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Checks, Recession, and a Panic Bottom

Written by Briton Ryle
Posted March 18, 2020

Treasury Secretary Steve Mnuchin needs to settle down. On the one hand, he is saying that a recession for the U.S. economy is still avoidable. On the other hand, he is saying that if the Senate does not approve the president's plan to drop $1,000 checks from helicopters, we could see unemployment spike to 20%...

I'm not opposed to the government sending people some loot. In fact, it should help people — two weeks or more out of work will be a serious burden for hourly workers, especially at a time when airlines and casinos are already asking for government handouts.

We're barely into this thing. Casinos have pretty sweet profit margins and available cash (Las Vegas Sands sports 20% margins and brags about $4 billion in cash) and they need a bailout?

Pretty outrageous, but that's what happens when both the government and the Fed condition companies to expect that the government will step in any time things get dicey.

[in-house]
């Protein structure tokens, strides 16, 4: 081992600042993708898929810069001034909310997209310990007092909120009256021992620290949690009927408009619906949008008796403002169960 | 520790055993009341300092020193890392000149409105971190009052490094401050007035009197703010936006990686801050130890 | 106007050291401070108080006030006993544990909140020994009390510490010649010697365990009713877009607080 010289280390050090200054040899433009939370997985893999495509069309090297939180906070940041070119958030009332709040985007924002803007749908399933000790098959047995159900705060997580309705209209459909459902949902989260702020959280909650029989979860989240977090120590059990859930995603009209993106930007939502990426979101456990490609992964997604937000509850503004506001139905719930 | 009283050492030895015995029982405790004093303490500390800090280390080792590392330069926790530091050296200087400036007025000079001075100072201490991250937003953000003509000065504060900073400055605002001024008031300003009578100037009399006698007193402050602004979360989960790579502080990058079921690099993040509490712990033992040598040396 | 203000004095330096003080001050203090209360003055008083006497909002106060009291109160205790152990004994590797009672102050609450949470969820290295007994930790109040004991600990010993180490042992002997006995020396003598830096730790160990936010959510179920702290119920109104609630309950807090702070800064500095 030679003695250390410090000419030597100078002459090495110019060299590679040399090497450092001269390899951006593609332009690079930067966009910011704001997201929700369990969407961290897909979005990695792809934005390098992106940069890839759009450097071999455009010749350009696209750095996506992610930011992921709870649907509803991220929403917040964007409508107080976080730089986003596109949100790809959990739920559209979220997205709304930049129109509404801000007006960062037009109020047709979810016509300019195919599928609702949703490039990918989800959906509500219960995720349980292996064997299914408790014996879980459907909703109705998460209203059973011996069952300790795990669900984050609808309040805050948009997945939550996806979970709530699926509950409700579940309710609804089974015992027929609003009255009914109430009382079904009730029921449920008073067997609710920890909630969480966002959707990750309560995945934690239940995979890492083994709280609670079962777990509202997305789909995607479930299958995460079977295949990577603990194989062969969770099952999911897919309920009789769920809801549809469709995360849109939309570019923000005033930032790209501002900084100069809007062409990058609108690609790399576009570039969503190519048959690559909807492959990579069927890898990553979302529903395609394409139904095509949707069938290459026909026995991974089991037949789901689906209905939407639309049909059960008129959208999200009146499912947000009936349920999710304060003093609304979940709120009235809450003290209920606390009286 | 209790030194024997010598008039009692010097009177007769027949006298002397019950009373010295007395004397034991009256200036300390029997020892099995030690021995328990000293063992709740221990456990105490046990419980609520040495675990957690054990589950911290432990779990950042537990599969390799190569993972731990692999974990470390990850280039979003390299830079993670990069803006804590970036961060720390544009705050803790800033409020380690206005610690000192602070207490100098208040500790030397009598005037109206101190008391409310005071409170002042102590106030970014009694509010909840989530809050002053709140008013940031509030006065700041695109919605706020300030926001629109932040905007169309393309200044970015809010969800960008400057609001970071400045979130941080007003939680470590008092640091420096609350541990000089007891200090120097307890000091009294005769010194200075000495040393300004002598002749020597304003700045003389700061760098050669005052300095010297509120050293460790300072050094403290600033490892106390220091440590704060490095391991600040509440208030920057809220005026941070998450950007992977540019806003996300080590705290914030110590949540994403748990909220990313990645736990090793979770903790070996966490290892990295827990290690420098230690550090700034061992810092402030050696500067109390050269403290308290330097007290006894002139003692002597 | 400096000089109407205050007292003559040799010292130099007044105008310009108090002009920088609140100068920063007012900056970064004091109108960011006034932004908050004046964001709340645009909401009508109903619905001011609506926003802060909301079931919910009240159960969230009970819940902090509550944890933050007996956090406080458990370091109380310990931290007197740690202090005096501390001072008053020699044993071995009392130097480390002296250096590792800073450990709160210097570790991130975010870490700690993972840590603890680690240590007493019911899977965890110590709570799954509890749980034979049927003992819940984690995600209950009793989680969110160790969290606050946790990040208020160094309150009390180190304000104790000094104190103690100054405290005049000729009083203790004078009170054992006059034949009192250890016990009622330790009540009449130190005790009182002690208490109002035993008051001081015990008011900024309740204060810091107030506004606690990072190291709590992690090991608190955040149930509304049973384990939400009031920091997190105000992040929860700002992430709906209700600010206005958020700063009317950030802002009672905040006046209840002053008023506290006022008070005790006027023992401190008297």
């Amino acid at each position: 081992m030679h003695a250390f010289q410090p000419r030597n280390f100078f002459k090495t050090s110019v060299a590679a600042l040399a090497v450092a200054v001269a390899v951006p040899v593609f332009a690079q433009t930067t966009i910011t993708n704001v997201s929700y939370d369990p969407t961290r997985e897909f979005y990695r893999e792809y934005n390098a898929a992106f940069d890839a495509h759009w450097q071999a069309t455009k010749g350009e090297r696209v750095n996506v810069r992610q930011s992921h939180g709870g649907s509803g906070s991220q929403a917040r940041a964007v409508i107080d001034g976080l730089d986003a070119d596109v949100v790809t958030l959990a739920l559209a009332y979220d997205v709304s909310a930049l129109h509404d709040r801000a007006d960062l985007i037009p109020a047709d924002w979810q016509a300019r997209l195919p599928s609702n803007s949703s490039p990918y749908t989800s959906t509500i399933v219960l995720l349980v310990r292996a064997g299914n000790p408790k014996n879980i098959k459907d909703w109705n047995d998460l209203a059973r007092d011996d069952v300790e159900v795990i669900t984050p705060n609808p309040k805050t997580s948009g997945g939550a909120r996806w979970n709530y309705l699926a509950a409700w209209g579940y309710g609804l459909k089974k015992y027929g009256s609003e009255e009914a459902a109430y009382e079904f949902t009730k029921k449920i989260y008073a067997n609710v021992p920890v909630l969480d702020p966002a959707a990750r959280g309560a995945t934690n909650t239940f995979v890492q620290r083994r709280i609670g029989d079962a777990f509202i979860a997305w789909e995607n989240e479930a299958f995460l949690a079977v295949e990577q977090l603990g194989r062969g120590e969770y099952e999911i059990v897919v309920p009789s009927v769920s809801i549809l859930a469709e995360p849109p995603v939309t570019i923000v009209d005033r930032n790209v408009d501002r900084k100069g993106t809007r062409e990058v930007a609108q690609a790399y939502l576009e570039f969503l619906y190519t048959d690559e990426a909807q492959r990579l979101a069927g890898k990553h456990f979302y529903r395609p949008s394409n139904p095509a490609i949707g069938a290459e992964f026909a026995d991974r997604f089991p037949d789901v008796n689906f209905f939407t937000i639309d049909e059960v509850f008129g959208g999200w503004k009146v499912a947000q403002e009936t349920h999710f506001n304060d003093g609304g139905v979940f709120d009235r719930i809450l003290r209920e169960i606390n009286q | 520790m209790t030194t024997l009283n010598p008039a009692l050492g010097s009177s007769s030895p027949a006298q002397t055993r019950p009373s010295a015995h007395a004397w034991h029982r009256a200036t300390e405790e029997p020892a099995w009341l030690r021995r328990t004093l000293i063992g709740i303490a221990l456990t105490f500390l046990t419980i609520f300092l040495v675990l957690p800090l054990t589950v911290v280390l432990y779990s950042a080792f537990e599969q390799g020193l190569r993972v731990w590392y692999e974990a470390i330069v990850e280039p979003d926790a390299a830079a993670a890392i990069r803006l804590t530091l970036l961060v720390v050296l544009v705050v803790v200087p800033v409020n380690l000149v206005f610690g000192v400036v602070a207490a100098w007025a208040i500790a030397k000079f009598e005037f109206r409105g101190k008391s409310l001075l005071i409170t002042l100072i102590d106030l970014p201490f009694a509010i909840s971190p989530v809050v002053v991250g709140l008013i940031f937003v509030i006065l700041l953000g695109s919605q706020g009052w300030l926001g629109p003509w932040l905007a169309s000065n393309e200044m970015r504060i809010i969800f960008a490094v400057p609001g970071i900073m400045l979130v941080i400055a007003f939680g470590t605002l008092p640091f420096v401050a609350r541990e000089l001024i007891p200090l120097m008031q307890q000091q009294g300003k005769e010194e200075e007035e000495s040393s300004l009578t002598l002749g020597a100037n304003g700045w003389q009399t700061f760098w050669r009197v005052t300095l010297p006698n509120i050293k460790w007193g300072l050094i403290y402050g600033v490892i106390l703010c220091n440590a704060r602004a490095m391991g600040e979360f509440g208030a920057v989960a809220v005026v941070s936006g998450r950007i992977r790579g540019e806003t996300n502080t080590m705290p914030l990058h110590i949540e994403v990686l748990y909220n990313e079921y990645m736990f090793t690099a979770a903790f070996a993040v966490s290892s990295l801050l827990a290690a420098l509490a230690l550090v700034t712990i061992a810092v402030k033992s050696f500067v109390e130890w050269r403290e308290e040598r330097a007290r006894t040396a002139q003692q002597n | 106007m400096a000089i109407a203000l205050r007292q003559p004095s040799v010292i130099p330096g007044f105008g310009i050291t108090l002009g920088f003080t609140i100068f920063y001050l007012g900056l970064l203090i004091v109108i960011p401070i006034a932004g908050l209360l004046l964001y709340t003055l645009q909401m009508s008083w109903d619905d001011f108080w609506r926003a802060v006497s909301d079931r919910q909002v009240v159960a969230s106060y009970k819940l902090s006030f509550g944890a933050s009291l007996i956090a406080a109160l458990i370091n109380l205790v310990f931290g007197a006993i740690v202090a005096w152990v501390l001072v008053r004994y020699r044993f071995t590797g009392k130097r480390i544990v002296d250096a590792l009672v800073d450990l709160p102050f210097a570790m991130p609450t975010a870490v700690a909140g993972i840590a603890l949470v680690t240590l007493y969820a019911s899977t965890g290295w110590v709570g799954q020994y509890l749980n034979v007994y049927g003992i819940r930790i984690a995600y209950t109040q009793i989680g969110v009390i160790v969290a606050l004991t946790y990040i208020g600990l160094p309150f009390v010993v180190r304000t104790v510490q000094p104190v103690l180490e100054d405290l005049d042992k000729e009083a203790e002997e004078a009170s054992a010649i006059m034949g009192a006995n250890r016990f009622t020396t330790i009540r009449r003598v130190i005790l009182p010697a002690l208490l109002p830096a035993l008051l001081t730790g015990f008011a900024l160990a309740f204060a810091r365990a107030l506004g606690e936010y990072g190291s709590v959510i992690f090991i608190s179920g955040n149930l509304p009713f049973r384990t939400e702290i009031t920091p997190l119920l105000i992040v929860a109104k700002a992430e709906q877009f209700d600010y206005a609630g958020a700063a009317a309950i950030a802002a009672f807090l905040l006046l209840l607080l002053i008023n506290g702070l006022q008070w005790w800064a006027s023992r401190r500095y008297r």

But, hey, at least we aren't socialist, right??

The fact that it's casinos(!) that are first in line with their hat in one hand and the other open for government cheese is an incredible irony. 

Will any bailouts come with provisions about keeping people on the payroll? Doubt it. Just like the bailouts in 2009, this isn't really about the employees. It's about votes and this good 'ol boy network we have running the country...

"Someday, and that day may never come, I will call upon you to do a service for me. But until that day, accept this justice bailout money as a gift on my daughter's wedding day."

And please, please let's not fall for the implicit threat that the U.S. will avoid a recession if we don't approve this $1 trillion in checks plan. 

Recession Is Inevitable (And Probably Already Here) 

U.S. GDP is over $17 trillion a year.